C.S. Lewis wrote much about the tension between self-interest and selfishness, offering renewed clarity on these topics, says Art Lindsley. To Lewis, there is a huge difference between self-interest and selfishness, and there is a proper place for self-interest in our lives:
When Lewis first came to faith, he did not think about eternal life, but focused on enjoying God in this life. Lewis later said that the years he spent without the focus on heavenly rewards “always seem to me to have been of great value” because they taught delight in God above any prospect or reward. It would be wrong to desire from God solely what he could give you, without delighting in God himself.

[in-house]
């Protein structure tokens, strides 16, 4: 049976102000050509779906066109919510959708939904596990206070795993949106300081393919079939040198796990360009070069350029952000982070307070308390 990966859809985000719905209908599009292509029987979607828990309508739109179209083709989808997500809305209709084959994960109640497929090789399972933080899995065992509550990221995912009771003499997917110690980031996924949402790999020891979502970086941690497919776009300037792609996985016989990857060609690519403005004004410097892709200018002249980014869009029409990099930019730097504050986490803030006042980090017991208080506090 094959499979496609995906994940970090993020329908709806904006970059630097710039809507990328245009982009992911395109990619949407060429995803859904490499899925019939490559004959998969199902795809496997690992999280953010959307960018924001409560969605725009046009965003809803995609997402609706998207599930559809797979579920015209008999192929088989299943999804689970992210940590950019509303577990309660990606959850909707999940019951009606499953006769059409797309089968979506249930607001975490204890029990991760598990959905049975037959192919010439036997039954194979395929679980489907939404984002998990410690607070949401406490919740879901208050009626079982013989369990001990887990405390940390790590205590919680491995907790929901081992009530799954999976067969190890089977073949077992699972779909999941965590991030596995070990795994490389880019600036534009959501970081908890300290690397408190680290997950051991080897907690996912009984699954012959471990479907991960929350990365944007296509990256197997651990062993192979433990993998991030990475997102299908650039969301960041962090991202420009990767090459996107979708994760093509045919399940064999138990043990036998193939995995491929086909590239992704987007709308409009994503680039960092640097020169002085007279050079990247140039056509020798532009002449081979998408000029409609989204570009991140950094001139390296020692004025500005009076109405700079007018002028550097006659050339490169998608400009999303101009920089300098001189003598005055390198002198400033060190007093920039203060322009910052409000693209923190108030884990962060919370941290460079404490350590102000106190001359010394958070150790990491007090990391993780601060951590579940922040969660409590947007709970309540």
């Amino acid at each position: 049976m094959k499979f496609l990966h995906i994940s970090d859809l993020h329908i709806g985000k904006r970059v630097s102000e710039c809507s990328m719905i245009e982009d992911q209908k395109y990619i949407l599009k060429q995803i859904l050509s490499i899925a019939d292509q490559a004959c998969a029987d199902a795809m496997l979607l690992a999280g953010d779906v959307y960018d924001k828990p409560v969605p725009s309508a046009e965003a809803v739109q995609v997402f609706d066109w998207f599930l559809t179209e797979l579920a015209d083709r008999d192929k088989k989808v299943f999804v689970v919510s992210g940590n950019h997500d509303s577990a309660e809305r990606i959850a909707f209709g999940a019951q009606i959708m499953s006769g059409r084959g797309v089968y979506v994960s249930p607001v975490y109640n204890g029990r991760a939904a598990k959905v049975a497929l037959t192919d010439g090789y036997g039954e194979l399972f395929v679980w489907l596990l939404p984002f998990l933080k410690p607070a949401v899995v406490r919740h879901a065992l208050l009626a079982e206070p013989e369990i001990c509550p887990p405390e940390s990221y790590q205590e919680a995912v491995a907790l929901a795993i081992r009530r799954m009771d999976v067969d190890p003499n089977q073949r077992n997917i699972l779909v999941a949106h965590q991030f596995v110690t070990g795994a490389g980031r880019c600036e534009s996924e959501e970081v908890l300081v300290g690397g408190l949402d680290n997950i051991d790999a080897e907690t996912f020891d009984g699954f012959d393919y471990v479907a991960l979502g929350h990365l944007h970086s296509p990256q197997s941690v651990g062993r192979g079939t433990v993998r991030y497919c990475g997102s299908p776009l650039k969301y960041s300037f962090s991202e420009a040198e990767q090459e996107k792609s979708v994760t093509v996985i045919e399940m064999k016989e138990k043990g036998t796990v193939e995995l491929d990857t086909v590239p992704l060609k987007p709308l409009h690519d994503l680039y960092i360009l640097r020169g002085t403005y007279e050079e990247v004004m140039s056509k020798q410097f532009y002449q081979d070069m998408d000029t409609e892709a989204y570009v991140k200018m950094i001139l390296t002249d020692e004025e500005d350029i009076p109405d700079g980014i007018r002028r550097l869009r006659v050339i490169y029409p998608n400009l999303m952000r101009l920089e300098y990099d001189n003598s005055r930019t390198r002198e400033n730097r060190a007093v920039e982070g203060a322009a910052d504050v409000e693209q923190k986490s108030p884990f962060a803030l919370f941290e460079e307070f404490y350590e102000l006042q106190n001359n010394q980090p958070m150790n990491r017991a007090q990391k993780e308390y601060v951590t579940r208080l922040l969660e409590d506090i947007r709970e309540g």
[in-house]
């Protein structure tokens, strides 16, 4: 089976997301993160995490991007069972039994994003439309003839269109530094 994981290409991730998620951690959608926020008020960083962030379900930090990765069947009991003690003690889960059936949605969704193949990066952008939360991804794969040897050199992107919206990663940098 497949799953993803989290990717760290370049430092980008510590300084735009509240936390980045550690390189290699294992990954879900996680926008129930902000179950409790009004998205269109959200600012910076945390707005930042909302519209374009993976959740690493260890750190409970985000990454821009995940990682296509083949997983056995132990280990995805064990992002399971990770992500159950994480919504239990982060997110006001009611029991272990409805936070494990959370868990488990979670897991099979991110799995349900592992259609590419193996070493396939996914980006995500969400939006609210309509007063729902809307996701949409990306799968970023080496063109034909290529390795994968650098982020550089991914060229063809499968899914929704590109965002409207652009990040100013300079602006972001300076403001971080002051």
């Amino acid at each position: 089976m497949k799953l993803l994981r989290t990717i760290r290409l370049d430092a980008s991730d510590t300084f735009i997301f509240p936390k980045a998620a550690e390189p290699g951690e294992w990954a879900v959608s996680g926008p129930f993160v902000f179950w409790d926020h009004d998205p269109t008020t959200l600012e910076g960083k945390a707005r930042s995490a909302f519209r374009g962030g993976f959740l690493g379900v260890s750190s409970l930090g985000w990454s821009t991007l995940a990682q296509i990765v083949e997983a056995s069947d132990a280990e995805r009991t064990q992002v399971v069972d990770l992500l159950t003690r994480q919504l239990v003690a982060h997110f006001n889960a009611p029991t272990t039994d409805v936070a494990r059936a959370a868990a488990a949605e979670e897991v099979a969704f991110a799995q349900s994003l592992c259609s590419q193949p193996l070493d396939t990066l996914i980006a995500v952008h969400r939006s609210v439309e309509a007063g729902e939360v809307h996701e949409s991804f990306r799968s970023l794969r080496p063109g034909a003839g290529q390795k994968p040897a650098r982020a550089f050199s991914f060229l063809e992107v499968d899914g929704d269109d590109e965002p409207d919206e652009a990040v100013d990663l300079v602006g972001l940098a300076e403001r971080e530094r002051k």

Lewis never disparaged the place of heavenly rewards, but he saw that the paradox of reward might be a stumbling block for some. On the one hand, the purest faith in God believes in him for “nothing” and is not primarily interested in any benefits to follow. On the other hand, the concept that we are rewarded for what we do is taught in numerous biblical passages and presumably is a positive motivation for doing what is good.